A Dead Friend
Gone, O gentle heart and true,
Friend of hopes foregone,
Hopes and hopeful days with you
Days of old that shone
Saw what none shall see anew,
When we gazed thereon.
Soul as clear as sunlit dew,
Why so soon pass on,
Forth from all we loved and knew
Friend of many a season fled,
What may sorrow send
Toward thee now from lips that said
Sighs and songs to blend
Praise with pain uncomforted
Though the praise ascend?
Darkness hides no dearer head:
Why should darkness end
Day so soon, O dear and dead
Dear in death, thou hast thy part
Yet in life, to cheer
Hearts that held thy gentle heart
Time and chance may sear
Hope with grief, and death may part
Hand from hand's clasp here:
Memory, blind with tears that start,
Sees through every tear
All that made thee, as thou art,
True and tender, single-souled,
What should memory do
Weeping o'er the trust we hold
Known and loved of few,
But of these, though small their fold,
Loved how well were you!
Change, that makes of new things old,
Leaves one old thing new;
Love which promised truth, and told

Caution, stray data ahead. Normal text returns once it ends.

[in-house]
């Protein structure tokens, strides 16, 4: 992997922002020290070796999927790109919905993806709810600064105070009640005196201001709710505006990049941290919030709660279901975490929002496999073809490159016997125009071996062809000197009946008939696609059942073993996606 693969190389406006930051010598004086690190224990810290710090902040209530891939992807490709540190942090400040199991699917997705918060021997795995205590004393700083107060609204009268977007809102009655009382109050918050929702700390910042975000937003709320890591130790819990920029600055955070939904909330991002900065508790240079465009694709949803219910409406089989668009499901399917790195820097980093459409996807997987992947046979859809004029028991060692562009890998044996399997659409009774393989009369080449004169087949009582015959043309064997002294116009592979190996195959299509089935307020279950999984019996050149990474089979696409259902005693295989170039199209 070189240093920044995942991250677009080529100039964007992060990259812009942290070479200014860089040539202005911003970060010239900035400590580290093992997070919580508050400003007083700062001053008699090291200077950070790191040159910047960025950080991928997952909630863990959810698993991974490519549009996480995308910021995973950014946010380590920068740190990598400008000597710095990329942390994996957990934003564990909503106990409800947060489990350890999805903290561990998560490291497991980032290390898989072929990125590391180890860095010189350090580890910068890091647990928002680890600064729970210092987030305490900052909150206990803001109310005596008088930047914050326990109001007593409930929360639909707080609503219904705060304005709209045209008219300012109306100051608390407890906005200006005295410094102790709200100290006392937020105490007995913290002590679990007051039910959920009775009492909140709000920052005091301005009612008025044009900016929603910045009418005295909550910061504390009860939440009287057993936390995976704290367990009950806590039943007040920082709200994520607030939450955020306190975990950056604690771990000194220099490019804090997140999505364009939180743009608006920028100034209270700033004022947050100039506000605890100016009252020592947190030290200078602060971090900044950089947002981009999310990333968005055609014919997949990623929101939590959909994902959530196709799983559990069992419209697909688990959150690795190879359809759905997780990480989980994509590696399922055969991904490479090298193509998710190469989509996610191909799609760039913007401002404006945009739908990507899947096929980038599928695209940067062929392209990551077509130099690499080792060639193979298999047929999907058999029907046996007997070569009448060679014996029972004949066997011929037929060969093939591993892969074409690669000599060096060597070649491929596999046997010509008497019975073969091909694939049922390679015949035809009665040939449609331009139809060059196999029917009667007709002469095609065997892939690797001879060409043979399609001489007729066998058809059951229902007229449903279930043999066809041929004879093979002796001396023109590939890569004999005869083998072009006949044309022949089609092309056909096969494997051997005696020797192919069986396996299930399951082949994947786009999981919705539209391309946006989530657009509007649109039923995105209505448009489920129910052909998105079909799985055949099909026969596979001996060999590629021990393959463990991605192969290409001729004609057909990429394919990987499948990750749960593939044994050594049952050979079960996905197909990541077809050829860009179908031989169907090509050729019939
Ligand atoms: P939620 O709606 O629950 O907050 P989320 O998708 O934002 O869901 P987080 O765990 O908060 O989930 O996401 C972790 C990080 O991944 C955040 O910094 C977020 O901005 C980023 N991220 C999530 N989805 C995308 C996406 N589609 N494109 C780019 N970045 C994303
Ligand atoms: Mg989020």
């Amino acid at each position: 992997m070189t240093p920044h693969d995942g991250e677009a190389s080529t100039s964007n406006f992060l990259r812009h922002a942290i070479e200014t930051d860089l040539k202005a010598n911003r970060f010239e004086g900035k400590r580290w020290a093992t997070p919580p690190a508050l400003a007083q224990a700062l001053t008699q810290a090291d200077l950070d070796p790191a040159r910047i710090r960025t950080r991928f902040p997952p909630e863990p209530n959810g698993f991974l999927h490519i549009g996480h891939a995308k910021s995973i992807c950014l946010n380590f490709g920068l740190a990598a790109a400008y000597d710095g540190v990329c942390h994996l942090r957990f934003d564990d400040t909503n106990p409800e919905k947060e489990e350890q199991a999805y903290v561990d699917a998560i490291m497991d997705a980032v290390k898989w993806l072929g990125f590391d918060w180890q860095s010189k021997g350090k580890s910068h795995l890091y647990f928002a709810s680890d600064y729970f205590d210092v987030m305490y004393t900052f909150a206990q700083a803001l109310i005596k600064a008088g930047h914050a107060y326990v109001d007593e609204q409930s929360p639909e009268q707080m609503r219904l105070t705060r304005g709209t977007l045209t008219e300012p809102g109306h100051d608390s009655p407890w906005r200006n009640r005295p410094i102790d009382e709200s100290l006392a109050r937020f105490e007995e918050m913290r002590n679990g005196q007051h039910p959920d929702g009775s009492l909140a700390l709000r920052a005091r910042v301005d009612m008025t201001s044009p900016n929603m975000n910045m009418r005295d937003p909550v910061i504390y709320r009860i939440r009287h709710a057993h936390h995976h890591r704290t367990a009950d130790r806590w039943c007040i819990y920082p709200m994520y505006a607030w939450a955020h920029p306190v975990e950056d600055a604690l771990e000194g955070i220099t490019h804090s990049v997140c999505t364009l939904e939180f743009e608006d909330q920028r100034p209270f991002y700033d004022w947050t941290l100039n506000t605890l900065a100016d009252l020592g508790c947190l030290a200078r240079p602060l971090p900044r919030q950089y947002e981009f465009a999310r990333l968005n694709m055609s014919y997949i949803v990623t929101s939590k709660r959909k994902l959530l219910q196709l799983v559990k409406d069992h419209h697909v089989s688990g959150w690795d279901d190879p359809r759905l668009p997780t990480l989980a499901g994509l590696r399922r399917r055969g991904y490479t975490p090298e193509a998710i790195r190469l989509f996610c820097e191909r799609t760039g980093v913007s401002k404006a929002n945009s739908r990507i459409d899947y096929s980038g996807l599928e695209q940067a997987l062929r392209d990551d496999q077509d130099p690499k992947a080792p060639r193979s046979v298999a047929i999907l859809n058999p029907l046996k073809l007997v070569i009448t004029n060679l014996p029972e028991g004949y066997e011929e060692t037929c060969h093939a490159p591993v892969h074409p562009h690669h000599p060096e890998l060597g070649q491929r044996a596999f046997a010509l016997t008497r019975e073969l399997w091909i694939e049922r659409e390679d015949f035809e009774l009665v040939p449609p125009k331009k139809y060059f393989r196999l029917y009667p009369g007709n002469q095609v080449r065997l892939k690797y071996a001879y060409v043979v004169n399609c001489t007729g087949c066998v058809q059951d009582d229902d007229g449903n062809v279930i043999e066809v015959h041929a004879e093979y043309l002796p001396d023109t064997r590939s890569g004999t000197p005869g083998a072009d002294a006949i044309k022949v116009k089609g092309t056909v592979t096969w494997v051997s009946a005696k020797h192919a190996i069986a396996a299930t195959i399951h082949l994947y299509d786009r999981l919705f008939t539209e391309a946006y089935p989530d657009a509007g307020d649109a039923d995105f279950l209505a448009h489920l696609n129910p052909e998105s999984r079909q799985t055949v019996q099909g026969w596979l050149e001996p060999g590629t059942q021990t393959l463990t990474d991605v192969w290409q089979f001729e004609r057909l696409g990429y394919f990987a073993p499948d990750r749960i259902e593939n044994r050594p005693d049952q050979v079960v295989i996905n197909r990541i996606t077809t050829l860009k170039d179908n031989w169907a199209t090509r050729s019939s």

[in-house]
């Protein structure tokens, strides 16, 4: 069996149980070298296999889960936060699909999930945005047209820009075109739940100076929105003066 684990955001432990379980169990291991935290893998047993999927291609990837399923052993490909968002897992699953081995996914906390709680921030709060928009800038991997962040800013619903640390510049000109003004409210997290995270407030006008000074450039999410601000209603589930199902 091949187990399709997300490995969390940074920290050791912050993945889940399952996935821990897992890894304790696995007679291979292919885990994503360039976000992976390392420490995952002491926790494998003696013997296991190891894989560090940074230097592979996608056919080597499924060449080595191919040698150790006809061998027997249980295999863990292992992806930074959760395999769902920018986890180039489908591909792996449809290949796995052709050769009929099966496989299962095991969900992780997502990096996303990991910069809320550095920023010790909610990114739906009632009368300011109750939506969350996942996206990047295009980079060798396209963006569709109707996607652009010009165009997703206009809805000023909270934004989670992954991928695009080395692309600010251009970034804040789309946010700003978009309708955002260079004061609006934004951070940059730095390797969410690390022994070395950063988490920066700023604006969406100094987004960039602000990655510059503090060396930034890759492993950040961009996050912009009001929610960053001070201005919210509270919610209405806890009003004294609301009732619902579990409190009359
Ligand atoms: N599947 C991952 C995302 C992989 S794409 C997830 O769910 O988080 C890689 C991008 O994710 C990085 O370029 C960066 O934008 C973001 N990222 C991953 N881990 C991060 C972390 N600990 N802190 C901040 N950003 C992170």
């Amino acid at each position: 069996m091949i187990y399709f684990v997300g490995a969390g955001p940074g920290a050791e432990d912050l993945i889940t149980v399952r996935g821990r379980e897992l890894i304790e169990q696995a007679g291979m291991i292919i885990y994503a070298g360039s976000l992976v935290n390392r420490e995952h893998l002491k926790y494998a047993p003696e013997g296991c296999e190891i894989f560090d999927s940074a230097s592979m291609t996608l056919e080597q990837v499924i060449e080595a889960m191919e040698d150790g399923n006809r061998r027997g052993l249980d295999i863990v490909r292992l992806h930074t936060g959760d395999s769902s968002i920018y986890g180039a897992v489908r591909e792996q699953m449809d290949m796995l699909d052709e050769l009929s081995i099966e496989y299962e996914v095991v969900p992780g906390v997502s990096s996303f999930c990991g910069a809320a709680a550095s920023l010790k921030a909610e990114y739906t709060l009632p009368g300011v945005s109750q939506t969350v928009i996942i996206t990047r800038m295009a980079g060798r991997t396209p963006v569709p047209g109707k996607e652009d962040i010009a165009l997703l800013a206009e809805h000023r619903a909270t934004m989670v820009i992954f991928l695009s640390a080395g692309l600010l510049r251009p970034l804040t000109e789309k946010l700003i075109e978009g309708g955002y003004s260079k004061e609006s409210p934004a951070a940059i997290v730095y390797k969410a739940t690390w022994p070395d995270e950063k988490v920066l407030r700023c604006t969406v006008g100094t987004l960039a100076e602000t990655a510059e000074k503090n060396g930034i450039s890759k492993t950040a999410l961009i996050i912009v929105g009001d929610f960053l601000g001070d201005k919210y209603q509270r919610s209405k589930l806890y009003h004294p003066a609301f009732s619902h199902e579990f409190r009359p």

Kind as heaven, while earth's control
Still had leave to bind
Thee, thy heart was toward man's whole
Thee no shadows blind
Now: the change of hours that roll
Leaves thy sleep behind.
Love, that hears thy death-bell toll
Yet, may call to mind
Scarce a soul as thy sweet soul
How should life, O friend, forget
Death, whose guest art thou?
Faith responds to love's regret,
Still, for us that bow
Sorrowing, still, though life be set,
Shines thy bright mild brow.
Yea, though death and thou be met,
Love may find thee now
Still, albeit we know not yet
Past as music fades, that shone
While its life might last;
As a song-bird's shadow flown
Death's reverberate blast
Now for music's lord has blown
Whom thy love held fast.
Dead thy king, and void his throne:
Yet for grief at last
Love makes music of his own
Algernon Charles Swinburne
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